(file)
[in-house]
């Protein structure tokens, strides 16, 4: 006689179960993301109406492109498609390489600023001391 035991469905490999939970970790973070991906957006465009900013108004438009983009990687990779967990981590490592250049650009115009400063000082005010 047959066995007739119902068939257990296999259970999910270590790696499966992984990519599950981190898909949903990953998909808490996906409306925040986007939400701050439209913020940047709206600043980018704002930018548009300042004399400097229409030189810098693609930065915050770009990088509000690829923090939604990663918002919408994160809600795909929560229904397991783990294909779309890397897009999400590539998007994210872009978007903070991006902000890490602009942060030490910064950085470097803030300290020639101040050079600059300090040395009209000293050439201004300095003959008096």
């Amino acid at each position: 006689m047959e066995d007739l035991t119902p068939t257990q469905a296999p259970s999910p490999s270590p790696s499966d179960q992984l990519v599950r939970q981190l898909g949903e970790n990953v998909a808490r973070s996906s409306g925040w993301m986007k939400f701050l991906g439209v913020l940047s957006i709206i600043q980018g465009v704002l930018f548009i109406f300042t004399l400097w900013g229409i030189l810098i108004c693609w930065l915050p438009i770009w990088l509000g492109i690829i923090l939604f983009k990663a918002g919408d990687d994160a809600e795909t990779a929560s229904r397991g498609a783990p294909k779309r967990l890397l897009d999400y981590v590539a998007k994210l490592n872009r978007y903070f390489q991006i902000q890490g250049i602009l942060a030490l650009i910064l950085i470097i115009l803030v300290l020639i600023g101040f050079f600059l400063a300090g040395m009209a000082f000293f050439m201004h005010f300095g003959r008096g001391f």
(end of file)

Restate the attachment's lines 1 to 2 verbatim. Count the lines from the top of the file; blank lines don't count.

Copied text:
[in-house]
């Protein structure tokens, strides 16, 4: 006689179960993301109406492109498609390489600023001391 035991469905490999939970970790973070991906957006465009900013108004438009983009990687990779967990981590490592250049650009115009400063000082005010 047959066995007739119902068939257990296999259970999910270590790696499966992984990519599950981190898909949903990953998909808490996906409306925040986007939400701050439209913020940047709206600043980018704002930018548009300042004399400097229409030189810098693609930065915050770009990088509000690829923090939604990663918002919408994160809600795909929560229904397991783990294909779309890397897009999400590539998007994210872009978007903070991006902000890490602009942060030490910064950085470097803030300290020639101040050079600059300090040395009209000293050439201004300095003959008096």